The Government Accountability Office has completed its review of the ethanol production trends and has some advice for the Environmental Protection Agency.
Specifically, the GAO wants EPA to consider revising or phasing out a tax credit for blending corn-based ethanol with gasoline, primarily because, as the GAO report puts it, the domestic ethanol industry has "matured" and may no longer need a production incentive.
Without a significant increase in crude-oil prices, the 45-cent-per-gallon federal tax isn't likely to stimulate ethanol consumption to a level that exceeds this year's Renewable Fuel Standard, according to the report.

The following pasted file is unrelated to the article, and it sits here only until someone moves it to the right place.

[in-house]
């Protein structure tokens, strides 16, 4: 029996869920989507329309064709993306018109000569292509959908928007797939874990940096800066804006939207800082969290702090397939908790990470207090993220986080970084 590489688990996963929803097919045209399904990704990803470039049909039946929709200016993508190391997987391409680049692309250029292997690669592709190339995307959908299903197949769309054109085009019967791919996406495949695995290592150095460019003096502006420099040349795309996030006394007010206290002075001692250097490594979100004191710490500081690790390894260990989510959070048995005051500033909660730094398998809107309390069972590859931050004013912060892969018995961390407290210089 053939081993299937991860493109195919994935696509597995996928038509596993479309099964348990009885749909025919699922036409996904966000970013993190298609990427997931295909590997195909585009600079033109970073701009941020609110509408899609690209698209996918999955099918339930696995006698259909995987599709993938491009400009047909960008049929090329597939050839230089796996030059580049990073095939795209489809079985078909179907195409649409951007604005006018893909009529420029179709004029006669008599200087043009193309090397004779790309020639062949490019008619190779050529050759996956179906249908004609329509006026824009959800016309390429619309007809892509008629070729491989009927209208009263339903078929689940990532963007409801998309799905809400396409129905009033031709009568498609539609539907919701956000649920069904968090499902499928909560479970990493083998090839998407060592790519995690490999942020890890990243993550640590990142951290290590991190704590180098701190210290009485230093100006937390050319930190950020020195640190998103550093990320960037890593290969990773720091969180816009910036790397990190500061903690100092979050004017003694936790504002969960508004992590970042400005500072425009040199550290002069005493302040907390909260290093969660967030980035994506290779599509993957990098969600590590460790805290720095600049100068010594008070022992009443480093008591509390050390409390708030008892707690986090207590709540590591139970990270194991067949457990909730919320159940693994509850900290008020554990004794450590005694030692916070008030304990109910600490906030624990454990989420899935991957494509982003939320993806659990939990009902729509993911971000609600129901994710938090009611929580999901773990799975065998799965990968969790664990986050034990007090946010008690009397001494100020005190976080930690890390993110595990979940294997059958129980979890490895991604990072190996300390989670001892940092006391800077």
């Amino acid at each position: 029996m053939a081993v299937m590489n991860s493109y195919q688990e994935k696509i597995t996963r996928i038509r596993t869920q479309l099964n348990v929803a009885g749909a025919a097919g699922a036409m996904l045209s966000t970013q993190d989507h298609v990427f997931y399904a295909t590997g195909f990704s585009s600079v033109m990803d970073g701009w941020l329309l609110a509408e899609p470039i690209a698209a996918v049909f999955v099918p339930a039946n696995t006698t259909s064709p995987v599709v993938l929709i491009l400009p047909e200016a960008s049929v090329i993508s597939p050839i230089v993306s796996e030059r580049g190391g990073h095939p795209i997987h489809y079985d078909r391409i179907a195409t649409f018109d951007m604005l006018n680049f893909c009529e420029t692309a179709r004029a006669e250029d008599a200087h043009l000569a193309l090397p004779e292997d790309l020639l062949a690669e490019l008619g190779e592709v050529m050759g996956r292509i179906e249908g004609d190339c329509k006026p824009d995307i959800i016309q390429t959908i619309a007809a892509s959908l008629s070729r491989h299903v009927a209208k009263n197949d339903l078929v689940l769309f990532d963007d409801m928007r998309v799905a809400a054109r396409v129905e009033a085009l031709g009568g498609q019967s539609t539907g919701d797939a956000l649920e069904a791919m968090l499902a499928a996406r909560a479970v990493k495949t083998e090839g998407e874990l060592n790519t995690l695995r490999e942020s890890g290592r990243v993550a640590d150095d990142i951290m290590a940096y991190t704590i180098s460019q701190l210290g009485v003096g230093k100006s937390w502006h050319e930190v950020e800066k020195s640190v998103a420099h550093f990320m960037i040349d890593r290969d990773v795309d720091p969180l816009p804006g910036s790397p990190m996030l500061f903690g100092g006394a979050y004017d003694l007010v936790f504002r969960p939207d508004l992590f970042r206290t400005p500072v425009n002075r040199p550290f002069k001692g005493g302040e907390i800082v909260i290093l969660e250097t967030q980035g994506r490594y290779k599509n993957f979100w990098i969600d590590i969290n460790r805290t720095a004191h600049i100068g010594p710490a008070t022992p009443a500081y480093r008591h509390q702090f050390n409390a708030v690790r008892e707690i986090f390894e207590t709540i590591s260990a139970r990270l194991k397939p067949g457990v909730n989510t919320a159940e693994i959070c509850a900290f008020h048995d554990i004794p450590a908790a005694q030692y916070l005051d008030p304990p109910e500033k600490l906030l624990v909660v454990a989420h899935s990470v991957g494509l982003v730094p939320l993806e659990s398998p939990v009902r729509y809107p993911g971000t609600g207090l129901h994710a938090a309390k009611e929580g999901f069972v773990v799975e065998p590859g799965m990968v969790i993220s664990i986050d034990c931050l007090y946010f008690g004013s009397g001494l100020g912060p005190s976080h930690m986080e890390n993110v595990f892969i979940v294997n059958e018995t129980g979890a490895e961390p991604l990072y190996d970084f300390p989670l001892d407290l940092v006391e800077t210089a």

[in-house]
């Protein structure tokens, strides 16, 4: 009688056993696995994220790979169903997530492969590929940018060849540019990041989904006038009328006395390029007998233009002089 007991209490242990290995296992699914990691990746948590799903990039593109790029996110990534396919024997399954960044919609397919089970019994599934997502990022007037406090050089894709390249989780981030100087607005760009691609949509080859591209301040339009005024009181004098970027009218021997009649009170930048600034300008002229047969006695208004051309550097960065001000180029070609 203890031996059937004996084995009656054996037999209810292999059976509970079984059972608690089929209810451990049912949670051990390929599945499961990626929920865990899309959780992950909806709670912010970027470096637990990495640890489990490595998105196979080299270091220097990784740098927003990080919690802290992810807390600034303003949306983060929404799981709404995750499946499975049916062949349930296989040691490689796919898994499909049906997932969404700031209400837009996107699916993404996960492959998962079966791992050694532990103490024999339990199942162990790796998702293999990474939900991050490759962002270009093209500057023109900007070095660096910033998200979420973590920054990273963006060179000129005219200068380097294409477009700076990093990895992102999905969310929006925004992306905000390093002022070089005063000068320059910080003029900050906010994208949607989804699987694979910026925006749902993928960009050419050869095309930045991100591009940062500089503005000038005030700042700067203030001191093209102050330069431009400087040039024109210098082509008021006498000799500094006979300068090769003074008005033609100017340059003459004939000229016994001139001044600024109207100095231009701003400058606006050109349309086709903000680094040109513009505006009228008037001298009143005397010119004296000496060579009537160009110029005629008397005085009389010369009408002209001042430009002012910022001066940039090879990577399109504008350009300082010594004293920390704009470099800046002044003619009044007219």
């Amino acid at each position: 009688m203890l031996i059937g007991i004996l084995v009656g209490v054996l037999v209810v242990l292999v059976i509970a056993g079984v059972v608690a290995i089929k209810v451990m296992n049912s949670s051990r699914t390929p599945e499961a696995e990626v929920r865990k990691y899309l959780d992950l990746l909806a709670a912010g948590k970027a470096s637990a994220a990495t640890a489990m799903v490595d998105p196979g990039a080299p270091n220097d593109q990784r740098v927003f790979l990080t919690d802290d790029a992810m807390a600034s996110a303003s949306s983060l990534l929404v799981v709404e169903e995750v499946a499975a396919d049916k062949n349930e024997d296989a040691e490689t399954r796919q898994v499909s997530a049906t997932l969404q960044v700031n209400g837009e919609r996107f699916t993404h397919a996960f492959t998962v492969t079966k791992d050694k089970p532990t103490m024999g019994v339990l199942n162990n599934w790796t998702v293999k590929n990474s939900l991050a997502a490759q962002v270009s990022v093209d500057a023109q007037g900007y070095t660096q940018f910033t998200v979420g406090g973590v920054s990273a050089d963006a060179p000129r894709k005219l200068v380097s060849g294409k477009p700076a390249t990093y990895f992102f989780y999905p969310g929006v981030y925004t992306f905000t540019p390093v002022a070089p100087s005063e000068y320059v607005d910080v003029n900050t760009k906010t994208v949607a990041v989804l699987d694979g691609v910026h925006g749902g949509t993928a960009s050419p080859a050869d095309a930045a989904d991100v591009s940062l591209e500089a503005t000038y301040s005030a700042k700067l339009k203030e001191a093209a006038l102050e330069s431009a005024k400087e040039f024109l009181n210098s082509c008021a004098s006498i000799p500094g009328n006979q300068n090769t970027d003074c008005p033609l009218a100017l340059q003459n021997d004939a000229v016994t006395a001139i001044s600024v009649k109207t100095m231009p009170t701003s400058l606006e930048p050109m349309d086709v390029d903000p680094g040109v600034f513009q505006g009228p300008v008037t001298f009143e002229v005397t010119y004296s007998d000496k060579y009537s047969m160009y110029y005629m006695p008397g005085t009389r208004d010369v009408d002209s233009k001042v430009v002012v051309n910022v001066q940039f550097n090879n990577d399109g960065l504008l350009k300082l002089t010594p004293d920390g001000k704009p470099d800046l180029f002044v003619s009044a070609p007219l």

Sens. Barbara Boxer (D-Calif.) and Susan Collins (R-Maine) commissioned the GAO report to examine the potential effects of increased biofuels production.
Of course, not everyone agrees with GAO's assessment, the Renewable Fuels Association said the report failed to provide a comparison with subsidies provided to fossil fuel makers. RFA points to research that shows fossil fuel makers receive three times the amount of federal incentives.
"The tax incentive has been instrumental in helping build a renewable fuels industry in this country," RFA said in a statement on its Web site. "It should remain. As long as petroleum and fossil fuel companies that dominate the energy market continue to receive preferential tax treatment and hidden subsidies, incentives are needed to develop renewable alternatives such as ethanol."
Read the GAO's report.